Scientists in England have found the exact spot where, in 1536, King Henry VIII had a terrible jousting accident — a mighty smashup that led to what was likely a traumatic brain injury that permanently altered his personality.
This accident "does seem to be this central event that changed the behavior of [Henry VIII]," said project leader Simon Withers, a researcher and doctoral candidate in the Design School at the University of Greenwich's Architecture School, in the United Kingdom. Before the king's jousting accident, Spanish and Venetian ambassadors described Henry VIII as a charming, outgoing, clever and handsome king. After the accident, Henry VIII reportedly became an impulsive, often depressed and migraine-ridden monarch, according to sources from that time.
The researchers discovered the spot about 5.5 feet (1.7 meters) underground, by using ground-penetrating radar, Withers told Live Science.
Here's how they found it: Researchers have long known that the tiltyard (the jousting yard) is located somewhere at Greenwich Palace, Henry VIII's favorite palace; both he and his daughter Elizabeth I were born there, and Henry often threw parties, banquets and jousting matches on its grounds, according to Historic UK. But the palace fell into disrepair during the 17th-century civil war and it was eventually demolished during the reign of Charles II, so the tiltyard's location in the palace was lost. The tiltyard even showed up in different parts of the palace in different 17th-century paintings, said Withers, who leads the Captivate Research Group at the School of Design, which carried out the project.
In the late 19th century, workers building a railway tunnel by the palace found Tudor bricks. At the time, historians wondered whether those bricks were the remains of two viewing towers that once overlooked the tiltyard. These towers were akin to bleachers, where people would congregate and feast as they watched jousting tournaments. However, according to the new finding, this 19th-century hypothesis is wrong; per ground-penetrating radar, the real tiltyard is about 330 feet (100 m) east of that spot, Withers said.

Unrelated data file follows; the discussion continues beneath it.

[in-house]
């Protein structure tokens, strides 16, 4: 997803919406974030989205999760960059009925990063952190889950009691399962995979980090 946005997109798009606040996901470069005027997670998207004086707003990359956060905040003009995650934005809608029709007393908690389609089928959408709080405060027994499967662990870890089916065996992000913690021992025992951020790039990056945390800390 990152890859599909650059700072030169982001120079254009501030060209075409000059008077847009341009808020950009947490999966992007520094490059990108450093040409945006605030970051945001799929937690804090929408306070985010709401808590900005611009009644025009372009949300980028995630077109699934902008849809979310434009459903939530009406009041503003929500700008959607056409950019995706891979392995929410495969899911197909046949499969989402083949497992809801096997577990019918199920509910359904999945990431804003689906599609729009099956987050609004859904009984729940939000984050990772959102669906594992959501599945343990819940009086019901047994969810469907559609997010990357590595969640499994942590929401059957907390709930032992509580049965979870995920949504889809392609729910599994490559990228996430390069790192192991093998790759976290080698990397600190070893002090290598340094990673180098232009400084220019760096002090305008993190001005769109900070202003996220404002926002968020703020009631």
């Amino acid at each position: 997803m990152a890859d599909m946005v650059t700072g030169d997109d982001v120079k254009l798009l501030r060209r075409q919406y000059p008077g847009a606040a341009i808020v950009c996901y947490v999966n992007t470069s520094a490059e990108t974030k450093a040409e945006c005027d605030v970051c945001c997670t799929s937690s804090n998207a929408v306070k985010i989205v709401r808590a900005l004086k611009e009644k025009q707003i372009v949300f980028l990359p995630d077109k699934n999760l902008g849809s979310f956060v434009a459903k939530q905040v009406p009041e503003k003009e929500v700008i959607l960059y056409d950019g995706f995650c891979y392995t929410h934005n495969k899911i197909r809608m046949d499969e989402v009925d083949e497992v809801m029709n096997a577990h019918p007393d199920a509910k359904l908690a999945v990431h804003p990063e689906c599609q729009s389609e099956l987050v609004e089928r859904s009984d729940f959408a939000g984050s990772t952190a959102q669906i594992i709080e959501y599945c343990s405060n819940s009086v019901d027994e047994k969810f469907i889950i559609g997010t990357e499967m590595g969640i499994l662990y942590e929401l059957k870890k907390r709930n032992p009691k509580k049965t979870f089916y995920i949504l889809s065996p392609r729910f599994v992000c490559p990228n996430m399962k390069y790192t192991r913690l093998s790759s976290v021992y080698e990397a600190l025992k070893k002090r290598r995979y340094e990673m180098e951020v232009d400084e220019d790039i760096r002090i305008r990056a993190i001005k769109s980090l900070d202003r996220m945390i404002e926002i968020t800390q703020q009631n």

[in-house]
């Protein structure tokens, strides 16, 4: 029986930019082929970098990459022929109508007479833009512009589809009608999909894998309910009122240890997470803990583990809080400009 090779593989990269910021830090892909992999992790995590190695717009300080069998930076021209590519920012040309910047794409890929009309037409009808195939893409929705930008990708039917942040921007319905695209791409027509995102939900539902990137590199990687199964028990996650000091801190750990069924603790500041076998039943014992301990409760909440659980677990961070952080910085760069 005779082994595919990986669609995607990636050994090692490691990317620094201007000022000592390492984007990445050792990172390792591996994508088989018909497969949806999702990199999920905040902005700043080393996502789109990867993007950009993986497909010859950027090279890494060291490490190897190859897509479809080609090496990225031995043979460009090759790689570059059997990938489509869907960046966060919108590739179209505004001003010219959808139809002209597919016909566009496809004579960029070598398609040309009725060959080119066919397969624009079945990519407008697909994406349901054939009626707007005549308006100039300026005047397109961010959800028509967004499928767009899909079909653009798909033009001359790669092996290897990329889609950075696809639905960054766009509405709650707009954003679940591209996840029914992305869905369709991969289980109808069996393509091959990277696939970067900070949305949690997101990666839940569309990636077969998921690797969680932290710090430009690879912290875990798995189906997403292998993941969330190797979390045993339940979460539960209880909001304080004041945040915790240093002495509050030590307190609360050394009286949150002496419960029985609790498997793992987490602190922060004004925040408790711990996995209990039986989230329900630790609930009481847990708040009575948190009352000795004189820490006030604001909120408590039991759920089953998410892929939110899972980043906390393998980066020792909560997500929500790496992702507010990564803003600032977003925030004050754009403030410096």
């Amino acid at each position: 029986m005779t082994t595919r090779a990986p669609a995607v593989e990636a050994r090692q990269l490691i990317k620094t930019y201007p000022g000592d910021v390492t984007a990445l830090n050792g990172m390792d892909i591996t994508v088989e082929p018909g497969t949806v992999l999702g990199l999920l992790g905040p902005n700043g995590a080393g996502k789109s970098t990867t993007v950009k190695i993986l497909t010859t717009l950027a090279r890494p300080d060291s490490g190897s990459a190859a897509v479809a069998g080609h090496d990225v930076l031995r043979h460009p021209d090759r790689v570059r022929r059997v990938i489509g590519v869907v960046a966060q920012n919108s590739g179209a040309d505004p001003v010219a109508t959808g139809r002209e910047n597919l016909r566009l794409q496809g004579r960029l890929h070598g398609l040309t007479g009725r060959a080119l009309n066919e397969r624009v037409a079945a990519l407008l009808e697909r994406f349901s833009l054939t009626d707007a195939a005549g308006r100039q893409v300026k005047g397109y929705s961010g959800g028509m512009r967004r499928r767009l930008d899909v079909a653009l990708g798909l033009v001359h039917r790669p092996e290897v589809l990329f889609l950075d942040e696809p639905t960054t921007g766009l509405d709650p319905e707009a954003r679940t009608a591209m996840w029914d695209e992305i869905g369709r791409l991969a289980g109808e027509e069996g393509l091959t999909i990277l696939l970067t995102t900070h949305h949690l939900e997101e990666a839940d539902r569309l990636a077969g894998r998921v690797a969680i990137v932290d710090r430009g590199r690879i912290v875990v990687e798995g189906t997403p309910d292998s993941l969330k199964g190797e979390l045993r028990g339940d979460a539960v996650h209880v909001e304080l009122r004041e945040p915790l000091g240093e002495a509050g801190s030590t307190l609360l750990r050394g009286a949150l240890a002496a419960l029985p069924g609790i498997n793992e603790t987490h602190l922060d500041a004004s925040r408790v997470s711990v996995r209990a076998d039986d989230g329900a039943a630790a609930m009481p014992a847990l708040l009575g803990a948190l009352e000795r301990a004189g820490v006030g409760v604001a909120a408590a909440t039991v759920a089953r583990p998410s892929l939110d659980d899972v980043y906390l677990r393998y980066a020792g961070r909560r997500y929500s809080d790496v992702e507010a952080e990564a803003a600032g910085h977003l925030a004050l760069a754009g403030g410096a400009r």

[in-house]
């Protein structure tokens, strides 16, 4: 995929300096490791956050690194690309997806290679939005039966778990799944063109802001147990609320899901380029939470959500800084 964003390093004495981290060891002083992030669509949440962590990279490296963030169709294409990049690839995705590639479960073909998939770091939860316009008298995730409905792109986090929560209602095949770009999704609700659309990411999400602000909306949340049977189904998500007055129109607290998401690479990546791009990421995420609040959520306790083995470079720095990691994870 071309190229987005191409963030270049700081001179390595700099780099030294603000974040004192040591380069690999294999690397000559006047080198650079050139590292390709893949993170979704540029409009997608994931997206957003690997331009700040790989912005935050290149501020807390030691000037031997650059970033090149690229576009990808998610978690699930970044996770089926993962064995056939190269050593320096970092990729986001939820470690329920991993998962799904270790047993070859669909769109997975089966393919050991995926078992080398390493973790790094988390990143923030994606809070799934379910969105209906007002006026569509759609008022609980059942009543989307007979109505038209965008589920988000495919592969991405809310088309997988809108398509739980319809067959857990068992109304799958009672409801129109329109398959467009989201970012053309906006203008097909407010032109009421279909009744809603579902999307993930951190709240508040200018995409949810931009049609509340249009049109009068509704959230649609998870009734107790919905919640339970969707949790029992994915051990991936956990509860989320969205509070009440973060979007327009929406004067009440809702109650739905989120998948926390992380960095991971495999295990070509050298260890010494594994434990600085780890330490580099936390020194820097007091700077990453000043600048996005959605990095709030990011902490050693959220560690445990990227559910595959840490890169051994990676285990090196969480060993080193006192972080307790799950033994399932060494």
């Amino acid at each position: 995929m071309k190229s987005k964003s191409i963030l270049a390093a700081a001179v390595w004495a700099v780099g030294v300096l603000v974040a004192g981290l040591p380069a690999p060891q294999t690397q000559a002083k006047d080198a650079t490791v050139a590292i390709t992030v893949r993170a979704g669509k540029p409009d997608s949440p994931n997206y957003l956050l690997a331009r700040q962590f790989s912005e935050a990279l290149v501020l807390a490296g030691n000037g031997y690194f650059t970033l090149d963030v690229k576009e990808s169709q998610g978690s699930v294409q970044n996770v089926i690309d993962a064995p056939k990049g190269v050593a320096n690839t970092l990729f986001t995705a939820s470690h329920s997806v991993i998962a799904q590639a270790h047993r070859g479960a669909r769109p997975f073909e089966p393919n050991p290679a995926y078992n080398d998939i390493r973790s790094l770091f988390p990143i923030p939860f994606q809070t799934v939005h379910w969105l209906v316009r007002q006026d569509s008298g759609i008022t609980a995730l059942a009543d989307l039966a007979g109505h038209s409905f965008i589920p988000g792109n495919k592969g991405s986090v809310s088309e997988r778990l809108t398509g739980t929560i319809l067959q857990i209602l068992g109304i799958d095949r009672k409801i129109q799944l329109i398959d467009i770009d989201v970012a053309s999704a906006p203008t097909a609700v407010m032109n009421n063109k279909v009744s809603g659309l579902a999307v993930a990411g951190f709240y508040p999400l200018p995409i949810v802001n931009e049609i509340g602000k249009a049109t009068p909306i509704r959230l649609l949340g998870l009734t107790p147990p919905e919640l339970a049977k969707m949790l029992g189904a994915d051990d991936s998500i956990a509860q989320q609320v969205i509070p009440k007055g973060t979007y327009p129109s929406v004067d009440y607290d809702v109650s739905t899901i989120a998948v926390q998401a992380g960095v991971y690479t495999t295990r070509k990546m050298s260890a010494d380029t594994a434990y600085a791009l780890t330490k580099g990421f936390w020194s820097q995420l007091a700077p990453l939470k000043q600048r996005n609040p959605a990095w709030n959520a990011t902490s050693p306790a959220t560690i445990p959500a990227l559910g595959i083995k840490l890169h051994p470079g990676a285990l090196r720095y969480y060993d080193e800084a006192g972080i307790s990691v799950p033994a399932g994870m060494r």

Withers and his colleagues began looking for the tiltyard because of the 500th anniversary of the Field of the Cloth of Gold, a royal summit held between England and France in 1520. When the team carried out the radar scans earlier this year, just before the COVID-19 lockdown, they found the buried remains of two octagonal buildings, likely what's left of the viewing towers, according to historic paintings that portrayed them as having eight sides, Withers said.
"It's very difficult to think of this octagon not being one of the towers," he said.
The ground-penetrating radar is just the first step, though. "We'll have to have a dig to see what's there," he said. The grounds are now part of the National Maritime Museum, he noted.
The tiltyard itself was large, about 650 feet by 250 feet (200 by 76 m), which gave competing jousters and their horses space to run toward each other, separated by only a central wooden barrier. On Jan. 24, 1536, the 44-year-old King Henry VIII was jousting when his horse charged so quickly, the monarch toppled off and the horse fell on him. Sources say that Henry went "for two hours without speaking," which modern-day researchers interpret "to mean that the king was unconscious for two hours," according to a 2016 study in the Journal of Clinical Neuroscience.
By the time of the accident, Henry VIII had divorced his first wife Catherine and married Anne Boleyn. Boleyn had already given birth to Elizabeth I, but the couple was hoping for a male heir. When Henry VIII had his jousting accident, Boleyn, who was pregnant again, was told that her husband would likely die. She soon after suffered a miscarriage (her second miscarriage; it was a boy), which Henry blamed her for. A few months later, he accused her of adultery and had her beheaded that May, according to Historic UK.
Henry then married four more times (giving him a total of six wives) before his death at age 55 in 1547.
This isn't the only recent Tudor finding at Greenwich Palace; in 2017, archaeologists found hidden rooms that are now buried underground, Live Science previously reported.
Originally published on Live Science.
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Laura is the archaeology and Life's Little Mysteries editor at Live Science. She also reports on general science, including paleontology. Her work has appeared in The New York Times, Scholastic, Popular Science and Spectrum, a site on autism research. She has won multiple awards from the Society of Professional Journalists and the Washington Newspaper Publishers Association for her reporting at a weekly newspaper near Seattle. Laura holds a bachelor's degree in English literature and psychology from Washington University in St. Louis and a master's degree in science writing from NYU.